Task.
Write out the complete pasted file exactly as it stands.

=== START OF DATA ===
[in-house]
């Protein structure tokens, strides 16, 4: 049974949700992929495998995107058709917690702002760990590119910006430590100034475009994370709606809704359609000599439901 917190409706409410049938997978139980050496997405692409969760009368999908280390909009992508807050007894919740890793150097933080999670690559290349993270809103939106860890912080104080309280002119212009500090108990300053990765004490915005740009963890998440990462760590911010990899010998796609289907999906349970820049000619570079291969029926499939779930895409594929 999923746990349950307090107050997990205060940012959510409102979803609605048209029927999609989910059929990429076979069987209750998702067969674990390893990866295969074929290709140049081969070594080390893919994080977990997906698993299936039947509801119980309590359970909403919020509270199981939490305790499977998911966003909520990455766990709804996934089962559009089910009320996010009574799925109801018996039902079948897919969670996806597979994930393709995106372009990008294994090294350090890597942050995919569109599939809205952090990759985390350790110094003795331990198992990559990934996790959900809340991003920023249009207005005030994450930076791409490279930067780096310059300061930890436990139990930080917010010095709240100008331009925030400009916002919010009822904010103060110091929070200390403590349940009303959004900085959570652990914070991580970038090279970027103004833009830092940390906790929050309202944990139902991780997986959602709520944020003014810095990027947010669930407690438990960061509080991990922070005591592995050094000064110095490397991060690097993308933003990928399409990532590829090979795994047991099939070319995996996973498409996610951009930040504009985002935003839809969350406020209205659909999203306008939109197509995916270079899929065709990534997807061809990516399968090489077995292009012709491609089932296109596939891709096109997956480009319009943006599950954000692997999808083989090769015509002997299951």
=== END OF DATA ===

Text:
[in-house]
């Protein structure tokens, strides 16, 4: 049974949700992929495998995107058709917690702002760990590119910006430590100034475009994370709606809704359609000599439901 917190409706409410049938997978139980050496997405692409969760009368999908280390909009992508807050007894919740890793150097933080999670690559290349993270809103939106860890912080104080309280002119212009500090108990300053990765004490915005740009963890998440990462760590911010990899010998796609289907999906349970820049000619570079291969029926499939779930895409594929 999923746990349950307090107050997990205060940012959510409102979803609605048209029927999609989910059929990429076979069987209750998702067969674990390893990866295969074929290709140049081969070594080390893919994080977990997906698993299936039947509801119980309590359970909403919020509270199981939490305790499977998911966003909520990455766990709804996934089962559009089910009320996010009574799925109801018996039902079948897919969670996806597979994930393709995106372009990008294994090294350090890597942050995919569109599939809205952090990759985390350790110094003795331990198992990559990934996790959900809340991003920023249009207005005030994450930076791409490279930067780096310059300061930890436990139990930080917010010095709240100008331009925030400009916002919010009822904010103060110091929070200390403590349940009303959004900085959570652990914070991580970038090279970027103004833009830092940390906790929050309202944990139902991780997986959602709520944020003014810095990027947010669930407690438990960061509080991990922070005591592995050094000064110095490397991060690097993308933003990928399409990532590829090979795994047991099939070319995996996973498409996610951009930040504009985002935003839809969350406020209205659909999203306008939109197509995916270079899929065709990534997807061809990516399968090489077995292009012709491609089932296109596939891709096109997956480009319009943006599950954000692997999808083989090769015509002997299951």